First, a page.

LKML Archive on lore.kernel.org
 help / color / Atom feed
From: Linus Torvalds <torvalds@osdl.org>
To: Kernel Mailing List <linux-kernel@vger.kernel.org>
Subject: Sparse "context" checking..
Date: Sat, 30 Oct 2004 20:20:53 -0700 (PDT)
Message-ID: <Pine.LNX.4.58.0410302005270.28839@ppc970.osdl.org> (raw)


I just committed the patches to the kernel to start supporting a new 
automated correctness check that I added to sparse: the counting of static 
"code context" information.

The sparse infrastructure is pretty agnostic, and you can count pretty 
much anything you want, but it's designed to test that the entry and exit 
contexts match, and that no path through a function is ever entered with 
conflicting contexts.

In particular, this is designed for doing things like matching up a "lock" 
with the pairing "unlock", and right now that's exactly what the code 
does: it makes each spinlock count as "+1" in the context, and each 
spinunlock count as "-1", and then hopefully it should all add up.

It doesn't always, of course. Since it's a purely static analyser, it's 
unhappy about code like

	int fn(arg)
	{
		if (arg)
			spin_lock(lock);
		...
		if (arg)
			spin_unlock(lock);
	}

because the code is not statically deterministic, and the stuff in between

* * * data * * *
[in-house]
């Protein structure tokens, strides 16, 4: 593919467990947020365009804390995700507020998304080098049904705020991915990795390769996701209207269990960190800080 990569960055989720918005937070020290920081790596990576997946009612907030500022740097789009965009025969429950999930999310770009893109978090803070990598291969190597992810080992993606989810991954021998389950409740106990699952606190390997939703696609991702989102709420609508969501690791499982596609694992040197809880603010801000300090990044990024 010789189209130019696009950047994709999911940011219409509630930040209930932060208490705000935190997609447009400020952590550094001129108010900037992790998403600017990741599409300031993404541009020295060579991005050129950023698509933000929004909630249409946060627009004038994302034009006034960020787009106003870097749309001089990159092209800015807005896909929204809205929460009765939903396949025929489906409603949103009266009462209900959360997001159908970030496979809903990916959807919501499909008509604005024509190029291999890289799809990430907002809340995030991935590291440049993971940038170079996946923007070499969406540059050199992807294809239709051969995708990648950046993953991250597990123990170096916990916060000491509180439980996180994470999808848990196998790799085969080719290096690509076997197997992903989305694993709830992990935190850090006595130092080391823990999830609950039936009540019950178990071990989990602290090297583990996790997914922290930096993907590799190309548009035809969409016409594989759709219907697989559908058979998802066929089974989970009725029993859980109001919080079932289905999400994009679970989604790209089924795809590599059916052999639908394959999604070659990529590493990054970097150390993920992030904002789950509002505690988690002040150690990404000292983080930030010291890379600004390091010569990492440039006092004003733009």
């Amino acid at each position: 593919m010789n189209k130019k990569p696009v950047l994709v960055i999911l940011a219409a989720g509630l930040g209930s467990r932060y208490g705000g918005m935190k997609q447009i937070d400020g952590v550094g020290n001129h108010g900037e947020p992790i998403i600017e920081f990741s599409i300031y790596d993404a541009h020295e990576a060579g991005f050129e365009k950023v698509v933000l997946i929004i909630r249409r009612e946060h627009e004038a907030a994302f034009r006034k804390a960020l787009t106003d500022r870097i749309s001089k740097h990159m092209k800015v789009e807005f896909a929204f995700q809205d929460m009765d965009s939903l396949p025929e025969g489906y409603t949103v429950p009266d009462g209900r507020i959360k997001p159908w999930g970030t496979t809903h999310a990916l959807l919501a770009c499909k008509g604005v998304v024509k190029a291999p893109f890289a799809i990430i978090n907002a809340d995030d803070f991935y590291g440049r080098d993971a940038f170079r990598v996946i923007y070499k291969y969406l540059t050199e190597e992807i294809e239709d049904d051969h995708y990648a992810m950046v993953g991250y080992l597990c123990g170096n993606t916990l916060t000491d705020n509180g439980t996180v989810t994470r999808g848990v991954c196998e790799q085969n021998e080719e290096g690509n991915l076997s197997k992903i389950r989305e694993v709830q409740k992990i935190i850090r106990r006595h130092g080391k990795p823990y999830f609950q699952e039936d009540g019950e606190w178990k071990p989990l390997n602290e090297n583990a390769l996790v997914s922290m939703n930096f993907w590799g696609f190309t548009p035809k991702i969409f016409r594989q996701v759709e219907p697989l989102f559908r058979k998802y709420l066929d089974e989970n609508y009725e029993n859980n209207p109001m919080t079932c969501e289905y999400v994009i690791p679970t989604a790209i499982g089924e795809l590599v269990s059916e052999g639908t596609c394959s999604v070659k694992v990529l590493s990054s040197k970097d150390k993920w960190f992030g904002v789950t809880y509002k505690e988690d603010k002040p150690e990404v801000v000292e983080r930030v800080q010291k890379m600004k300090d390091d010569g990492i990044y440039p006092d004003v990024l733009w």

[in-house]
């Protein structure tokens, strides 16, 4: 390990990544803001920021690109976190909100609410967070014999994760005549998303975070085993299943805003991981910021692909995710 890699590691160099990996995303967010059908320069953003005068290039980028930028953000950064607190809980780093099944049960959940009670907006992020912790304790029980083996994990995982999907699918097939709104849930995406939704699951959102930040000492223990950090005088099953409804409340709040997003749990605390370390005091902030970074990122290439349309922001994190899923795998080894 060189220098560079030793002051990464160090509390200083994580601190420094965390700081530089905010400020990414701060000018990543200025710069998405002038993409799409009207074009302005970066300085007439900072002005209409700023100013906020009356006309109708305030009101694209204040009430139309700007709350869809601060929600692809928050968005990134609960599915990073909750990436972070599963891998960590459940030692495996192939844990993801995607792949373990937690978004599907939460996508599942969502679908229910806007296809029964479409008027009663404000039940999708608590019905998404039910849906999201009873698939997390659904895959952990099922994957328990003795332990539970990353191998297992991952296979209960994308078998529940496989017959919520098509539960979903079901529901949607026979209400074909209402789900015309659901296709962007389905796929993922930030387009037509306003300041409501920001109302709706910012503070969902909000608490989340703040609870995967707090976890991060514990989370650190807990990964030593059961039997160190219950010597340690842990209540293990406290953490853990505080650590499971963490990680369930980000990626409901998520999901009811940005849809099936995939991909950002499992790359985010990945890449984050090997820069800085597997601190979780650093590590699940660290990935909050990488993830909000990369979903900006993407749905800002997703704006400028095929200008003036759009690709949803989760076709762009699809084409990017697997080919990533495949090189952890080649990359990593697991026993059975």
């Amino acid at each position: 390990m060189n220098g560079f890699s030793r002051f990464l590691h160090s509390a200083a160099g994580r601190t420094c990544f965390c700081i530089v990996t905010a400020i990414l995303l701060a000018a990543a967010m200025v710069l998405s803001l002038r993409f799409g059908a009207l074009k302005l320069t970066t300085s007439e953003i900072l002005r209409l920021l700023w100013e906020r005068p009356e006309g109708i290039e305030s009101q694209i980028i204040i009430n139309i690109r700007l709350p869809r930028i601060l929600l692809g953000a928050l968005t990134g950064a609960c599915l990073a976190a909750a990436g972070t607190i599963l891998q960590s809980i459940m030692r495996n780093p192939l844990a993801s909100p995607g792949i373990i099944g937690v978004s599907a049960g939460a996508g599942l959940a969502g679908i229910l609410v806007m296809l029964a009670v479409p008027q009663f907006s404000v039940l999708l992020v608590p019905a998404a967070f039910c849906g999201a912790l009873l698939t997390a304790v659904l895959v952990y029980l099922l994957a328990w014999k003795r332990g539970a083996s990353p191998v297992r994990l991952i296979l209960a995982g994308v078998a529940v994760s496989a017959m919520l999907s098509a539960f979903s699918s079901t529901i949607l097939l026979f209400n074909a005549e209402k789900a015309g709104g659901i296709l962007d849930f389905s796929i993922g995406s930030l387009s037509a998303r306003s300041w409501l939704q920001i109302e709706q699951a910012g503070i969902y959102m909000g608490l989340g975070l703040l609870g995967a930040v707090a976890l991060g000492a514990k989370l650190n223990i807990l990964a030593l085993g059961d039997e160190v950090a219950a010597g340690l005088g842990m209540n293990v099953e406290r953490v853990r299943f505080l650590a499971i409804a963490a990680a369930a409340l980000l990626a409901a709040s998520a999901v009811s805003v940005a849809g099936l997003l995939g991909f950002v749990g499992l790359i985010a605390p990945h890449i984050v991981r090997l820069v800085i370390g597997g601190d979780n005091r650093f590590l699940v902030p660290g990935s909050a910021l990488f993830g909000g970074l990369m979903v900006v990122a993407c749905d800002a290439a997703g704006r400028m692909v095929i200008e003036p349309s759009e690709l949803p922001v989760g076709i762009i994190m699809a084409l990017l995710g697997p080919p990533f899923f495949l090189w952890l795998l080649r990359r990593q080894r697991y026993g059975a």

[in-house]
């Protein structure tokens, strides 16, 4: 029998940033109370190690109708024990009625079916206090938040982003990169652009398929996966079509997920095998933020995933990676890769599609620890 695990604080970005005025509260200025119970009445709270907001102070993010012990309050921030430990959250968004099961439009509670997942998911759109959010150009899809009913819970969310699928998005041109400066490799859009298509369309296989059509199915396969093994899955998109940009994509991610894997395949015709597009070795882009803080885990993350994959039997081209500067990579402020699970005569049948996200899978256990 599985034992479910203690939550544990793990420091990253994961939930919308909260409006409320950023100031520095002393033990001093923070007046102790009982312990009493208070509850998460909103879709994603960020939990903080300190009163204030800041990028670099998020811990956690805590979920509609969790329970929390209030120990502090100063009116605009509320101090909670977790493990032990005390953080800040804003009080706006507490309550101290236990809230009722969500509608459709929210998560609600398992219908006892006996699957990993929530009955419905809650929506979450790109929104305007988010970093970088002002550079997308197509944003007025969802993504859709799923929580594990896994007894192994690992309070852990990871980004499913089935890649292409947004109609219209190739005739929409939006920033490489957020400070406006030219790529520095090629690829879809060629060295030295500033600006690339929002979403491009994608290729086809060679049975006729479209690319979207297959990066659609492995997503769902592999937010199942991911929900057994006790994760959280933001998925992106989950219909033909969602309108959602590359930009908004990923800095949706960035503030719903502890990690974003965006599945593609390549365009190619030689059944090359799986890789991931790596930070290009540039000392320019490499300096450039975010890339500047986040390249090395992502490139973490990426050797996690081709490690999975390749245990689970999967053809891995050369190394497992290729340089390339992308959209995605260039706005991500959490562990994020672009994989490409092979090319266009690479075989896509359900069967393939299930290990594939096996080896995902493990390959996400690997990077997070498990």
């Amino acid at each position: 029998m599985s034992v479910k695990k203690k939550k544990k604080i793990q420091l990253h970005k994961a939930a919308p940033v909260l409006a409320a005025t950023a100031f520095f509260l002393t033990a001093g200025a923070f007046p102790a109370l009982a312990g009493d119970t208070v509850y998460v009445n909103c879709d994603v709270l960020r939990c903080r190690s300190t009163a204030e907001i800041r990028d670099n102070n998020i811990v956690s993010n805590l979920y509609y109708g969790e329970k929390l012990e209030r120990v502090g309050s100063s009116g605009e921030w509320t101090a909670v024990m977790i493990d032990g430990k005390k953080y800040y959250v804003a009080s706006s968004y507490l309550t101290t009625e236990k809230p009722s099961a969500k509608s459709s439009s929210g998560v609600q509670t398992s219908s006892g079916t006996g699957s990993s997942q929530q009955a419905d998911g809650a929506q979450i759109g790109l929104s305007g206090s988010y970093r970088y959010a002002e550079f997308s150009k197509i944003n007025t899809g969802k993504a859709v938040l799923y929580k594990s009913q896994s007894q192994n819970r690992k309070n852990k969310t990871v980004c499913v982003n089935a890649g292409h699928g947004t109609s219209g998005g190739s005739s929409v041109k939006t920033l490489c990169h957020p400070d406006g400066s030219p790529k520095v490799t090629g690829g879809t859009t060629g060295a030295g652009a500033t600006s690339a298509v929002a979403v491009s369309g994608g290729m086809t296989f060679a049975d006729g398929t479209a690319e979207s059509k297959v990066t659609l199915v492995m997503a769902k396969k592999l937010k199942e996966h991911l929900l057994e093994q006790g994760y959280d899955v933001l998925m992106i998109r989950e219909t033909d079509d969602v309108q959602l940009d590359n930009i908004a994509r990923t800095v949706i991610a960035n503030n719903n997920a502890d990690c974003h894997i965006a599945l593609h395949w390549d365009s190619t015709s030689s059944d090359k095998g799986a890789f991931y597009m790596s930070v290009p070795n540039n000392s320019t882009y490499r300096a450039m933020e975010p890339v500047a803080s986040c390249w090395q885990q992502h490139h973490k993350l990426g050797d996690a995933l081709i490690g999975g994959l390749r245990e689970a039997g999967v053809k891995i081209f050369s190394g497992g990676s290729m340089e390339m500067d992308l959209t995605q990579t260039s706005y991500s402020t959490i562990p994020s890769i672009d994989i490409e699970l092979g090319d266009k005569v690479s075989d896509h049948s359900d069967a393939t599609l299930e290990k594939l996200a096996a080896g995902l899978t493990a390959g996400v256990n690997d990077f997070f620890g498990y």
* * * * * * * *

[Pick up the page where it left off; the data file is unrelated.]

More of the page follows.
can be called with or without a lock held. That said, this has long been 
frowned upon, and there aren't that many cases where it happens.

Right now the counting is only enabled if you use sparse, and add the 
"-Wcontext" flag to the sparse command line by hand - and the spinlocks 
have only been annotated for the SMP case, so right now it only works for 
CONFIG_SMP. Details, details.

Also, since sparse does purely local decisions, if you actually _intend_
to grab a lock in one function and release it in another, you need to tell
sparse so, by annotating the function that acquires the lock (with
"__acquires(lockname)") and the function that releases it (with, surprise
surprise, "__releases(lockname)") in the declaration. That tells sparse to
update the context in the callers appropriately, but it also tells sparse
to expect the proper entry/exit contexts for the annotated functions
themselves.

I haven't done the annotation for any functions yet, so expect warnings. 
If you do a checking run, the warnings will look something like:

	  CHECK   kernel/resource.c
	kernel/resource.c:59:13: warning: context imbalance in 'r_start' - wrong count at exit
	kernel/resource.c:69:13: warning: context imbalance in 'r_stop' - unexpected unlock

which just shows that "r_start" acquired a lock, and sparse didn't expect 
it to, while "r_stop" released a lock that sparse hadn't realized it had. 
In this case, the cause is pretty obvious, and the annotations are equally 
so.

A more complicated case is

	  CHECK   kernel/sys.c
	kernel/sys.c:465:2: warning: context imbalance in 'sys_reboot' - different lock contexts for basic block

where that "different lock contexts" warning means that sparse determined